Polished Concrete: An American Export

Fifteen hours, Chicago to Hong Kong, China. Twenty hours, Chicago to Phnom Penh, Kingdom of Cambodia. Fourteen hours, Chicago to New Delhi, India. Eight and a half hours, Chicago to Frankfurt, Germany.

Many friends and colleagues often comment about my travel and how awful it must be to sit on an airplane for so many hours. My attitude is one of gratitude. As a training technician for a manufacturer of concrete polishing equipment and accessories, I am thankful to have the privilege to help customers in their polishing endeavors wherever in the world they may require service. There are people all over this green and blue marble who have a need for polished concrete. Give me a project where low-maintenance, attractive shine and low life-cycle costs are desired of their flooring and I will book the ticket to assist.

Worldwide there is a need to reduce costs and conserve natural resources — “Get on the Green Train or get run over by it” as the saying goes. Polished concrete satisfies this need on most fronts. Sure, chemical attack is not something polished concrete can protect against, but any other abuse one can think of is no match for a properly processed and maintained concrete floor. And don’t forget to consider the cost of doing business anywhere in the world along with reduction of water use, labor and capital investment.

Polishing in Thailand

I recently had the opportunity to consult and train on a project in Bangkok, Thailand. The facility was a new manufacturing plant that required polished concrete in its administrative offices while a topical screed was needed in the manufacturing area due to chemical assault as a part of manufacturing their product.

While there I was struck by the similarities and differences of their ways of getting things done. Labor as a cost component of any job in Southeast Asia is quite low when compared to labor costs in the Western World. As such, hand grinding and polishing is commonly used to complete an entire project of 1,000 square feet. This is totally different than what North Americans are used to, but it is understandable since a good laborer in Bangkok costs $10 USD per day.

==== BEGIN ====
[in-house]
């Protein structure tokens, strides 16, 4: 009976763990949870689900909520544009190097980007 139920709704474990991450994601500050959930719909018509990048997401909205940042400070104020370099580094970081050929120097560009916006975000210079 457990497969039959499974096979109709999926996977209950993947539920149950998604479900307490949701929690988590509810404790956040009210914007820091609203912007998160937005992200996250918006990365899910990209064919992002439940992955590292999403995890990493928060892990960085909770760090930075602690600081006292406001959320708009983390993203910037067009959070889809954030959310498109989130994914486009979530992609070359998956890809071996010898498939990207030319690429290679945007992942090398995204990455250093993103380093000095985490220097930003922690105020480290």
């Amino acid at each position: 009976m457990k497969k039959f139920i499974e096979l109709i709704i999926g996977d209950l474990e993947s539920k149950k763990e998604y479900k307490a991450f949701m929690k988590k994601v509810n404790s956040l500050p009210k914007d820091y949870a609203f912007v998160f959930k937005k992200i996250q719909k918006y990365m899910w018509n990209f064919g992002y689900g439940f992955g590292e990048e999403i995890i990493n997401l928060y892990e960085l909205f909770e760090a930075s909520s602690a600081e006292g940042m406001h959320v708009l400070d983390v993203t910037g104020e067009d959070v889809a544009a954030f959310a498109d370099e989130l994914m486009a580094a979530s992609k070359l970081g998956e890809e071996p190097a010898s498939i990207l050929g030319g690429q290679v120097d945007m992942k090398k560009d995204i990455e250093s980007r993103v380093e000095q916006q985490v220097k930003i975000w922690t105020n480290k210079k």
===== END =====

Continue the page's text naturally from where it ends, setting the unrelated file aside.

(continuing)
The purpose of my visit to Bangkok was to offer training on a new machine that would get the laborers off their hands and knees and polish the concrete faster and better than any hand grinder could. Upon presentation and training on the machine, the looks on the workers’ faces were not looks of relief that they could now stand to do their work but actually looks of wonder. Exposing them to the new technology of productive machinery was very gratifying.

Exporting Western, mechanical technology to provide a green, low-maintenance product is important to the future world supply of natural resources and something I am thankful to have the opportunity to provide. This is why I always accept an invitation to offer concrete polishing training when it is needed, wherever in the world that might be.